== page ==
The mad money bags at Silicon Valley Bank (SVB) have announced they will be throwing an additional $100m at Ireland's Strategic Investment Fund, doubling the bank's involvement in the nation's tech sector.
SVB pledged its first $100m, to be paid over a five year period, back in 2012.
While not notably different from most banking exercises, this was pitched as intended to support the Republic's innovation sector through careful investment “collaboration” with the Strategic Investment Fund – or technically its predecessor, the National Pensions Reserve Fund, before the conversion from the latter to the former was legislated for by The NTMA (Amendment) Act 2014.
The Fund (for thus is it known) currently stands as a €7.9bn establishment which invests on a commercial basis in “sectors of strategic significance to the future of the Irish economy”. In its work with SVB it will be identifying potential clients, and also investing in funds managed by the Santa Clara-based bank's capital arm.
Silicon Valley Bank has so far engaged in commercial relationships with 15 Irish businesses – including AMCS, Amplience, Accuris, Boxever, Clavis Insight, Diona, Fieldaware, Lincor, Logentries, Movidius and Profitero.
Now, to support its interests in Ireland, the bank's parent company — SVB Financial Group — has shifted former forex fox Clive Lennox from London to Dublin, as Director of Irish Business Development.
Commenting on the extra $100m, Phil Cox, President of EMEA and Head of Silicon Valley Bank’s UK Branch, offered a canned statement about the agreement: “We’re pleased to have met so many fantastic entrepreneurs in Ireland over the last four years, and are looking forward to expanding our relationships with Irish innovators with this new financial commitment. We’d like to thank the Irish government and particularly the Ireland Strategic Investment Fund for their support, collaboration and proactive approach to building the innovation economy locally.”
The CEO of AMCS Group, Jimmy Martin, welcomed the news with some words he prepared earlier: “Ireland has so much potential to continue to mature as a powerhouse of innovation, but what every business needs to in order to grow is access to capital. This new pledge to our nation means that more businesses can benefit from Silicon Valley Bank’s support, as we at AMCS have done.”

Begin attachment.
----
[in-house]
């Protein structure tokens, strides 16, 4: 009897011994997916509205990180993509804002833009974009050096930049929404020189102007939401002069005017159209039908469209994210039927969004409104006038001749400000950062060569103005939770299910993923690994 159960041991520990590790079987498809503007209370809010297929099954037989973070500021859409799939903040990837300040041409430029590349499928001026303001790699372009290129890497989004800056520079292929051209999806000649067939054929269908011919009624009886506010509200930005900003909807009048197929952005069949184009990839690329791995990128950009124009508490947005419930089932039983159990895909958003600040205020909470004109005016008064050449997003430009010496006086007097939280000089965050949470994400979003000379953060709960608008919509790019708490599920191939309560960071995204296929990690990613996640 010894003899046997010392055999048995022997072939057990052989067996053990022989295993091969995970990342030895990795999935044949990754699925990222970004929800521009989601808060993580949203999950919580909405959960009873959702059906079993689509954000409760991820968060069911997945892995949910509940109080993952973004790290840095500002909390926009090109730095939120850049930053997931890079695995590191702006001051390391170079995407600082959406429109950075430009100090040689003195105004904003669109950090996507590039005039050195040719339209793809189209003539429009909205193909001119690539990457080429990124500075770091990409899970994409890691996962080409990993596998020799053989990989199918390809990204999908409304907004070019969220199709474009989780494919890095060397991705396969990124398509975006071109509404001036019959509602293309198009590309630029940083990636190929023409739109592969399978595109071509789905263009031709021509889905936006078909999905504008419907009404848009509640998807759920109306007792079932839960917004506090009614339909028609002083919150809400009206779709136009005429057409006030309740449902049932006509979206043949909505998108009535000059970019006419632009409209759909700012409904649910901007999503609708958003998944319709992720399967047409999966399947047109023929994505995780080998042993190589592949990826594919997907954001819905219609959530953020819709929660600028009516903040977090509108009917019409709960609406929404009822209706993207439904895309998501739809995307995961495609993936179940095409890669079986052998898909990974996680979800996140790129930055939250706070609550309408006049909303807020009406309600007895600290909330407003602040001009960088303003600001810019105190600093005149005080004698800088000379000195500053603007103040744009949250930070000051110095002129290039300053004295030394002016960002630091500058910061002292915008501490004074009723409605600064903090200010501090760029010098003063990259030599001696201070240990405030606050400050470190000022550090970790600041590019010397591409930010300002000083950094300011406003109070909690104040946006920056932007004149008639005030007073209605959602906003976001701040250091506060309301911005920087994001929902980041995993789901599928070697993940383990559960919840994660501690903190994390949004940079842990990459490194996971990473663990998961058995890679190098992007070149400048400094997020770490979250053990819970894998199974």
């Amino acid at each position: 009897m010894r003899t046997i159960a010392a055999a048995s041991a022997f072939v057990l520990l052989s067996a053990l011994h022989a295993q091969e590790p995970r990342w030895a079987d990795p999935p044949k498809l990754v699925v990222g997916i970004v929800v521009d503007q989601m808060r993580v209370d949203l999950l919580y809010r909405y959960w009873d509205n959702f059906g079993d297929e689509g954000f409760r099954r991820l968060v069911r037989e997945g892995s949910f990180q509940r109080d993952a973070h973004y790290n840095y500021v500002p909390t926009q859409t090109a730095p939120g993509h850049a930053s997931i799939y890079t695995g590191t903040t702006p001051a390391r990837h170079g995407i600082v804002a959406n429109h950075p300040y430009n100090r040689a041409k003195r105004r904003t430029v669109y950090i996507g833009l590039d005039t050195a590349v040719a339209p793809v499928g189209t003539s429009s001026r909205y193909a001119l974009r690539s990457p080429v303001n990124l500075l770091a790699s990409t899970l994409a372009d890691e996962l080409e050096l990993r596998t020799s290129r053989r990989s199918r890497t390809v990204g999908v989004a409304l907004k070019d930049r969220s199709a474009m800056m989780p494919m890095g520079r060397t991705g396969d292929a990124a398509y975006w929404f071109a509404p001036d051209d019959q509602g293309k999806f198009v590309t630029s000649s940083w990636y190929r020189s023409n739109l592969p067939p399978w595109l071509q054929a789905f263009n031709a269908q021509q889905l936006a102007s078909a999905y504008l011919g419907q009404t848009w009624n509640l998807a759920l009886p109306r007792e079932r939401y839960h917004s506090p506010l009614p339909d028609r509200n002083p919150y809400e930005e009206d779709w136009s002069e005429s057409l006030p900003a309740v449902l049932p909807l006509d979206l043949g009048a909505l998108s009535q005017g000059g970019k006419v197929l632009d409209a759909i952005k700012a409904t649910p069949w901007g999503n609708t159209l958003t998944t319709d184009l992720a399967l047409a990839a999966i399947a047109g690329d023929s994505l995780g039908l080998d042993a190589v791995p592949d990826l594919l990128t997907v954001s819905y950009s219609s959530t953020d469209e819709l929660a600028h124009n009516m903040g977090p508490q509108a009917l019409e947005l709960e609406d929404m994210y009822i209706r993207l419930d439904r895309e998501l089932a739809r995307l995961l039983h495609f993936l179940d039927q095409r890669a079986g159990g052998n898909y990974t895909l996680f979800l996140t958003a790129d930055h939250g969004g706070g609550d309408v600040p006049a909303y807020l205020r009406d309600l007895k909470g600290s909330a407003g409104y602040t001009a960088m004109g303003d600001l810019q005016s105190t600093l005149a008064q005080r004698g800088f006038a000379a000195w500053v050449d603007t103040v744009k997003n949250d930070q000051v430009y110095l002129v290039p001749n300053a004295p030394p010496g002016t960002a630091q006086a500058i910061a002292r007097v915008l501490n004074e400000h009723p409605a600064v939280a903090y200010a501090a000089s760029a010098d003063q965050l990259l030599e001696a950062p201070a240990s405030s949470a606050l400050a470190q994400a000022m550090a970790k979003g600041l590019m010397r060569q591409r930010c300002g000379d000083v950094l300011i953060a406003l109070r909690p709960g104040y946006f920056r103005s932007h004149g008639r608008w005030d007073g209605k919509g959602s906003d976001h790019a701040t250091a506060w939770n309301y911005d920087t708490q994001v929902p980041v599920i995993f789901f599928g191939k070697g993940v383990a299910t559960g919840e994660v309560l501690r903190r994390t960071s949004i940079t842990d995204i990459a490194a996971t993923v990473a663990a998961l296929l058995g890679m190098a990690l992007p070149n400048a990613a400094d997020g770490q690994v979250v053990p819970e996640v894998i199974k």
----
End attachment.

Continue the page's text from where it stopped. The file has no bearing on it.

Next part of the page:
Dave O’Flanagan, Boxever's CEO, added: “This year we accessed debt funding from Silicon Valley Bank which will help enable Boxever to create up to 100 high-value technical roles in Ireland. The team at SVB quickly understood our business model and thought creatively about what we were seeking to achieve with our series B round – it’s a great working relationship.”
SVB, which counts Cisco and Mozilla amongst its customers, claimed that it works with “more than 50 per cent of all venture capital-backed technology and life science companies” in the United States. The Californian bank opened its first branch in the UK in 2012, prompting chancellor George Osborne to celebrate the “knowledge, expertise and dedication that Silicon Valley Bank brings to the ecosystem” as yet “another important step toward our objective to make the UK the best place to start and grow the great technology companies of the future.”
While the UK has failed to dominate the world of technology in the interceding four years, its westward neighbour hasn't done too badly, even if its progress continues to be dominated by foreign corporations, thanks to a pleasant, albeit monolingual, workforce and a forgiving corporate tax rate, and a rather quiet — including in its dealings with the press — Data Protection Authority. ®